Just before lunch on Sunday, Dorothy arrived - escorted by her two friends from Auckland. It was great chatting with Dorothy and getting to know this long lost relative! After lunch, we whisked Dorothy off to the Mount to stroll around the base in the face of fairly gorgeous weather. Here's Jenn and Dorothy relaxing afterwards with a nice mug of tea:

tauranga-J..Dorothy.jpg

That's pretty much it! The coming week will have Tim showing Dorothy the sites before escorting her back to Auckland on Thursday.

Posted by tcrons 21:47 Archived in New Zealand Tagged family_travel Comments (0)

Flying Motorised Wheelbarrows

rain 13 °C

The past week was another low key one for us, and when the weekend arrived, so did the rain. The unfortunate consequence was that we didn't experience the usual white-knuckling adrenaline rush that you've come to expect us to report on every week. Regardless, we hope you don't stop your vicarious enjoyment of our time in New Zealand.

The earliest bit of excitement came on Tuesday, and it was a double-header. After his painting class, Tim headed to Mt. Maunganui as the day was awash in brilliant sunshine and warmer temperatures than we had seen in a while. Tim headed up the trail to the summit and was met half an hour later with this scene:

Maunganui-from-summit.jpg

There appeared to be an unusual amount of activity up top, with lots of people in brightly coloured vests guarding an area cordoned off with cones and signs. While attempting to descend, Tim was detained and he thought that the jig was finally up - that his dream of a life devoid of stress was about to be ripped from hands softened by months of sloth. Fortunately, it was just some catastrophic accident that they were cleaning up. It seems that the day previous a crew had been working on a viewing platform on the summit when a "motorised wheelbarrow" went over the edge and plunged 40 metres down the cliff to the section of trail below. Worse still was that that fierce gladiator who goes by the name "gravity" unleased his wrath on the operator as well, who followed the piece of equipment down the cliff, landing on top of it. Fortunately, the operator was OK (hello miracle). On the day Tim was there, a helicopter was being brought in to hoist the piece of equipment off the side of the mount. As he really had nothing better to do, Tim kicked back and watched the extraction, shouting advice to the helicopter pilot and the newspaper photographer in turn.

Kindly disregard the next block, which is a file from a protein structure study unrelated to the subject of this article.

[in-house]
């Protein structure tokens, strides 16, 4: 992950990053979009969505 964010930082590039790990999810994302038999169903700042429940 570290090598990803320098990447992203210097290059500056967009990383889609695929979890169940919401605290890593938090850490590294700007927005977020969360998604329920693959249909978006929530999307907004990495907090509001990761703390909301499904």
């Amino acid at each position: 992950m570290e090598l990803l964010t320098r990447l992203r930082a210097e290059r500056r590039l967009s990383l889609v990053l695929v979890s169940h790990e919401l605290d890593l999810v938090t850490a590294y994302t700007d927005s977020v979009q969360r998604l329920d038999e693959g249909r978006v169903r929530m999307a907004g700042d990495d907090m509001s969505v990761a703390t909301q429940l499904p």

That evening the excitement continued as Bronte set to creating a confectionary delight for the gastronomic pleasure of the family. She sculpted lovely chocolate cupcakes which we enjoyed well into the densest part of the week. Here's what the unveiling looked like:

large_Tauranga-B..upcakes.jpg